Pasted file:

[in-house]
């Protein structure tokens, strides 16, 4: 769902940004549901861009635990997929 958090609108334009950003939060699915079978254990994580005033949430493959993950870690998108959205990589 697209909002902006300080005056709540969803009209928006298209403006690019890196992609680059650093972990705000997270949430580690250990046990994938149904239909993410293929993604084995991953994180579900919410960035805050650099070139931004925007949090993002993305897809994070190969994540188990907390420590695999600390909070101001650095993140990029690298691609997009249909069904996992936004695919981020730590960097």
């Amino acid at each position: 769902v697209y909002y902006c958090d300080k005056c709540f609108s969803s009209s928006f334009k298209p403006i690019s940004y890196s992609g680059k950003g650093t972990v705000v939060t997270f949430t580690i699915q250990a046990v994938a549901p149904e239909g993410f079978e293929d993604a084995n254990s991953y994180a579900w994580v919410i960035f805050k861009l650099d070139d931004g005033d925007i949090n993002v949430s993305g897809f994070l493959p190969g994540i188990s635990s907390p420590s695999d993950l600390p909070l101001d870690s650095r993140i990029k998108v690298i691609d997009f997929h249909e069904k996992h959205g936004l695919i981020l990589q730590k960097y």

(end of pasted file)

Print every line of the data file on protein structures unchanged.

[in-house]
């Protein structure tokens, strides 16, 4: 769902940004549901861009635990997929 958090609108334009950003939060699915079978254990994580005033949430493959993950870690998108959205990589 697209909002902006300080005056709540969803009209928006298209403006690019890196992609680059650093972990705000997270949430580690250990046990994938149904239909993410293929993604084995991953994180579900919410960035805050650099070139931004925007949090993002993305897809994070190969994540188990907390420590695999600390909070101001650095993140990029690298691609997009249909069904996992936004695919981020730590960097």
């Amino acid at each position: 769902v697209y909002y902006c958090d300080k005056c709540f609108s969803s009209s928006f334009k298209p403006i690019s940004y890196s992609g680059k950003g650093t972990v705000v939060t997270f949430t580690i699915q250990a046990v994938a549901p149904e239909g993410f079978e293929d993604a084995n254990s991953y994180a579900w994580v919410i960035f805050k861009l650099d070139d931004g005033d925007i949090n993002v949430s993305g897809f994070l493959p190969g994540i188990s635990s907390p420590s695999d993950l600390p909070l101001d870690s650095r993140i990029k998108v690298i691609d997009f997929h249909e069904k996992h959205g936004l695919i981020l990589q730590k960097y």